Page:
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Man Who Kidnapped 26 Children and Buried Them Alive Seeks Parole for the 18th Time

Published: March 29, 2022
1970s students board a traditional yellow school bus outside a school building. Frederick Newhall Woods, one of three men convicted of kidnapping 26 children and burying them alive is seeking parole for the 18th time. (Photo by R. Krubner/ClassicStock/Getty Images)

Frederick Newhall Woods, one of three men convicted for a 1976 kidnapping that resulted in 26 children being buried alive, is seeking parole for the 18th time and the parole board is recommending his release. 

In what has been described as the biggest kidnapping in U.S. history, Woods, along with two other gunmen, hijacked a school bus full of children in Chowchilla, California, on July 15 1976. The men then transported the children and the bus driver via vans more than 12 hours away from their destination and buried them alive in an underground truck trailer, CBS News reported. 

The kidnappers then attempted to demand $5 million in ransom, however when they tried to call to make their demand, the phone lines were jammed with anxious parents’ phone calls and press inquiries from around the world, and they couldn’t get through. 

The children and driver, Ed Ray, managed to escape the trailer after approximately 16 hours by digging their way out while their kidnappers were sleeping. 

Woods has gone before the parole board in an attempt to secure his freedom a total of 18 times since his conviction. During his most recent parole board hearing he was granted a recommendation for release by a panel of two commissioners.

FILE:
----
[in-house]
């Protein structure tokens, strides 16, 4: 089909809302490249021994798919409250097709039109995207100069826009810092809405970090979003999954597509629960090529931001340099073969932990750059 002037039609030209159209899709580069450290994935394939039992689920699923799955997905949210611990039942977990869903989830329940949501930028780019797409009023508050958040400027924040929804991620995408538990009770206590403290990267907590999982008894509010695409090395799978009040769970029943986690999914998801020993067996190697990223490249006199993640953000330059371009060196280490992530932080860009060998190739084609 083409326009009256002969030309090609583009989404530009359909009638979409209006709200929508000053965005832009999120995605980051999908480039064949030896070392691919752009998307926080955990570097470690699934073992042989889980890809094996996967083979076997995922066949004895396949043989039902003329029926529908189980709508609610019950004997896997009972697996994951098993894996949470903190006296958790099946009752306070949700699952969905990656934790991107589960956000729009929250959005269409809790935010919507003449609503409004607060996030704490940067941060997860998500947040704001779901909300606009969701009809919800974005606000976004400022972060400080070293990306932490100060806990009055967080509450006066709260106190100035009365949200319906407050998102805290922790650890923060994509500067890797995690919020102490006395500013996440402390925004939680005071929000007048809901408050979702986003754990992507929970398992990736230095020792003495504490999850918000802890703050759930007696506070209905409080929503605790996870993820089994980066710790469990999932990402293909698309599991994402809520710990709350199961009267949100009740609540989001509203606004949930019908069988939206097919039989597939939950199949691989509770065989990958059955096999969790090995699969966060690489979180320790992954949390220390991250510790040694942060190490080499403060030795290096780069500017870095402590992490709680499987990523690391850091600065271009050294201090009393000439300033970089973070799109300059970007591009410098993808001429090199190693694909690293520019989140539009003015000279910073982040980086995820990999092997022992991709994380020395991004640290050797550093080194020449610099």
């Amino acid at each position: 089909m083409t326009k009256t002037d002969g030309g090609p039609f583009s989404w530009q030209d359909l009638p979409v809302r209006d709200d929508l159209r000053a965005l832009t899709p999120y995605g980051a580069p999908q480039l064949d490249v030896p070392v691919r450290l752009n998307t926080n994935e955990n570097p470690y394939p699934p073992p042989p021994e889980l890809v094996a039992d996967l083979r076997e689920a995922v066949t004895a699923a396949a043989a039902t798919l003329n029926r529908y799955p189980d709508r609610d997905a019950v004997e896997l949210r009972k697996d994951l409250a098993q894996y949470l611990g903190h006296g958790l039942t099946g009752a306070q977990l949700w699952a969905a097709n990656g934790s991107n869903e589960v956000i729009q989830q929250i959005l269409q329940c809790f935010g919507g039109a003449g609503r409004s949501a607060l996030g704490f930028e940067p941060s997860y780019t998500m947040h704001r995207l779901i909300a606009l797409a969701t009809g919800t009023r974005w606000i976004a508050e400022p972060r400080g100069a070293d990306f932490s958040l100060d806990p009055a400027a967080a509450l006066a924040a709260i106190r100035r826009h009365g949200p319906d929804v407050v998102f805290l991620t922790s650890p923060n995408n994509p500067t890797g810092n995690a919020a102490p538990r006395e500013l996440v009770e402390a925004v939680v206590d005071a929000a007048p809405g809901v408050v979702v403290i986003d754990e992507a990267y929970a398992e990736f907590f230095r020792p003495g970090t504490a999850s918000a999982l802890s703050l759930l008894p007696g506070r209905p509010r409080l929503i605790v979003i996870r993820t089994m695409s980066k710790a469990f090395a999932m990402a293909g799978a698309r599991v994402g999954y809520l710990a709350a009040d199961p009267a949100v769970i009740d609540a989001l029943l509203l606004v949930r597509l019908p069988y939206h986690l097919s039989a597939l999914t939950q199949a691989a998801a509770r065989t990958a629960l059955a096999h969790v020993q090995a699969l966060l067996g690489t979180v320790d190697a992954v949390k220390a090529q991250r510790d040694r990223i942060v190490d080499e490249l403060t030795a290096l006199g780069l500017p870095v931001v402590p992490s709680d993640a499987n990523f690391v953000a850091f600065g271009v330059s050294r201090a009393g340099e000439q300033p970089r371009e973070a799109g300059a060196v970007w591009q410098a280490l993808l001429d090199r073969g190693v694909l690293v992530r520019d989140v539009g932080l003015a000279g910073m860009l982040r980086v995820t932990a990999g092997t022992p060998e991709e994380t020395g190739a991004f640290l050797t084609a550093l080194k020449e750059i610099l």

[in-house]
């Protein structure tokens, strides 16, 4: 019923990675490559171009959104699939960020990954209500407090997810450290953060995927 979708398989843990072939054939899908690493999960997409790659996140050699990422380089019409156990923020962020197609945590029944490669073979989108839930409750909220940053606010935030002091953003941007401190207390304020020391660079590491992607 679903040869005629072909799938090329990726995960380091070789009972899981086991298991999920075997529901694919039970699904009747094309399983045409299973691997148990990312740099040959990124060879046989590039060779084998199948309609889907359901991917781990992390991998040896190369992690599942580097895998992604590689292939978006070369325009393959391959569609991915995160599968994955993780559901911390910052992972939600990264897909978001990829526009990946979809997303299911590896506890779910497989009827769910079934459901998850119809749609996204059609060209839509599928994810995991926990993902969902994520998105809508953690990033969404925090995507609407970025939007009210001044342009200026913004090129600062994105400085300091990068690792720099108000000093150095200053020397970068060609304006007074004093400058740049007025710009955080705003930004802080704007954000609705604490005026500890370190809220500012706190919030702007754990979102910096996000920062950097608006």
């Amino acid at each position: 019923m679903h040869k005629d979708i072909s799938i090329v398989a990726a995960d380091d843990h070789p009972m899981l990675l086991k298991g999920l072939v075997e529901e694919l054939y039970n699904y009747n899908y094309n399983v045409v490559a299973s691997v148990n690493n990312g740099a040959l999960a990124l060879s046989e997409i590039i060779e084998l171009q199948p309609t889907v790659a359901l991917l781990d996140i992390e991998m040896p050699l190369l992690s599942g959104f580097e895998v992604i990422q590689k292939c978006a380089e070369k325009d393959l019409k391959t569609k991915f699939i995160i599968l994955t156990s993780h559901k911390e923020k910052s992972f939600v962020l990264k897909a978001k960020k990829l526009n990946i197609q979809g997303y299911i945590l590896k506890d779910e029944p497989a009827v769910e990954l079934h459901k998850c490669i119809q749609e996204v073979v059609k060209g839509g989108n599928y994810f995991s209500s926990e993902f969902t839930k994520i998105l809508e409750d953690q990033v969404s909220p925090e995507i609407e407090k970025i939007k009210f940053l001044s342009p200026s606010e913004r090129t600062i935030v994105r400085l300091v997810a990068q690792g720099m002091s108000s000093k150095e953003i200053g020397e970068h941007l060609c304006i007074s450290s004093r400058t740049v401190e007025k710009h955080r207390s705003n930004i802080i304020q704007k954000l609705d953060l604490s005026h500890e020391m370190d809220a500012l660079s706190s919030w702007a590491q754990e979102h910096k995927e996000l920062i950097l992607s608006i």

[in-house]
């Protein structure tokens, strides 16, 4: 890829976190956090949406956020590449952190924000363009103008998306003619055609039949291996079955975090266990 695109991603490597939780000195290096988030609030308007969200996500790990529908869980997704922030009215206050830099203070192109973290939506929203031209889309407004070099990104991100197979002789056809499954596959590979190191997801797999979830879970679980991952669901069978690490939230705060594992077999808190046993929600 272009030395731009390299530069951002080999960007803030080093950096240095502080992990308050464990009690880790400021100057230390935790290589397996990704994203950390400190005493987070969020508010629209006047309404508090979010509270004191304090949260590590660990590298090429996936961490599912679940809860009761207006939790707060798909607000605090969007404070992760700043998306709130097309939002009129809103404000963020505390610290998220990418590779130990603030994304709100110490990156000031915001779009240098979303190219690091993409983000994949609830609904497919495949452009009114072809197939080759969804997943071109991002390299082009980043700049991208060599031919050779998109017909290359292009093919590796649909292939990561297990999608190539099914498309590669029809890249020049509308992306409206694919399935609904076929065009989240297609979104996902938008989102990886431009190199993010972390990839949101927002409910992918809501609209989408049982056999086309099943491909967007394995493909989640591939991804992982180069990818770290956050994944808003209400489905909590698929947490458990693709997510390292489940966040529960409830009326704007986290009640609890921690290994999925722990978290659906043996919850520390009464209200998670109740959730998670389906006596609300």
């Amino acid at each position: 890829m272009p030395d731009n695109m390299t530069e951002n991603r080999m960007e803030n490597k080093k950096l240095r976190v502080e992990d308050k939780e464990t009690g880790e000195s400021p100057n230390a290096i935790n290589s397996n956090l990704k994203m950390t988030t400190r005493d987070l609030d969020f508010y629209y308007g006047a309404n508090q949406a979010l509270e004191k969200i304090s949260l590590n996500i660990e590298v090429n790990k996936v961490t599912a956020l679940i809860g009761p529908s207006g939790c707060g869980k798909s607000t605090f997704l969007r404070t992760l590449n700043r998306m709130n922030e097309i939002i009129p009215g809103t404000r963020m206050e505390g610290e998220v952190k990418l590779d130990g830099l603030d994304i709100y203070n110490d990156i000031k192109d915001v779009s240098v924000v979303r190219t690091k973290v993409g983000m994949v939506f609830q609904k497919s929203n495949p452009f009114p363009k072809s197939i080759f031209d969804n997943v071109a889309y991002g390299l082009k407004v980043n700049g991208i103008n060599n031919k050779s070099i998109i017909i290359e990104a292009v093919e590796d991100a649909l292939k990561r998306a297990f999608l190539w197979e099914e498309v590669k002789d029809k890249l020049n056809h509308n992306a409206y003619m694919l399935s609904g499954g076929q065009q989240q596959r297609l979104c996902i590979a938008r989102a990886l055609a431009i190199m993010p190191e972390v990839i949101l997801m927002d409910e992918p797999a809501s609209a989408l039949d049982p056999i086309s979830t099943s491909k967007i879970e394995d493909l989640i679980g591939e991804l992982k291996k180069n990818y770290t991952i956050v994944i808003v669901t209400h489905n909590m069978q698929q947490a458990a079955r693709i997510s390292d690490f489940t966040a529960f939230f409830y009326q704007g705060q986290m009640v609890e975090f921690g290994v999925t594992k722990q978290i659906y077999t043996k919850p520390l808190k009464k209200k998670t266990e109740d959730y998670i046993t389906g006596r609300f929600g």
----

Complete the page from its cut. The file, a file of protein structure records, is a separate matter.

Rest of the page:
The recommendation still needs to be approved by the full parole board, the board’s legal division and Gov. Gavin Newsom. 

While none of the victims sustained any life-threatening injuries, many detailed the psychological trauma they have endured in the years since the incident in a “48 Hours” special which aired in 2019. 

“I’m 50 years old, and I can have an anxiety attack over getting in the car with my husband,” Jennifer Brown Hyde, one of the victims, told Fox News host Claudia Cowan during a segment entitled, “Nightmare in Chowchilla.”

Woods and his accomplices were arrested around two weeks following the incident and sentenced to life without parole before an appeals court overturned the decision and granted the men eligibility for parole.

Both of Wood’s accomplices, Richard Schoenfeld and James Schoenfeld were granted parole in 2012 and 2015 respectively. 

On Friday, March 25, Woods, now 70 years old,  attended a parole hearing that was held entirely on video due to COVID-19 measures. His attorney, Dominique Banos, told the court that Woods has not faced any disciplinary action since his last parole hearing in 2019. 

Prior to that, Woods had been disciplined for running an unauthorized gold mine and Christmas tree farm from prison. 

While it is not illegal to run a business from prison in California, it does require authorization from the prison warden, something Woods failed to obtain. 

Woods is the descendant of two prominent California families, the Newhalls and the Woods, and he is reportedly heir to a vast family fortune. He shares a trust fund, set up by his parents, with a single sister who is institutionalized with Down syndrome.  

“In one court filing, the trust fund he inherited was described as ‘over $100 million,’ a number his lawyer Dominique Banos of Los Angeles dismissed as ‘nothing anywhere near that,’” CBS News reported. 

At the hearing, Woods read an apology for his crimes saying, “I’ve had empathy for the victims which I didn’t have then. I’ve had a character change since then.”

“I was 24 years old. Now I fully understand the terror and trauma I caused. I fully take responsibility for this heinous act,” he said.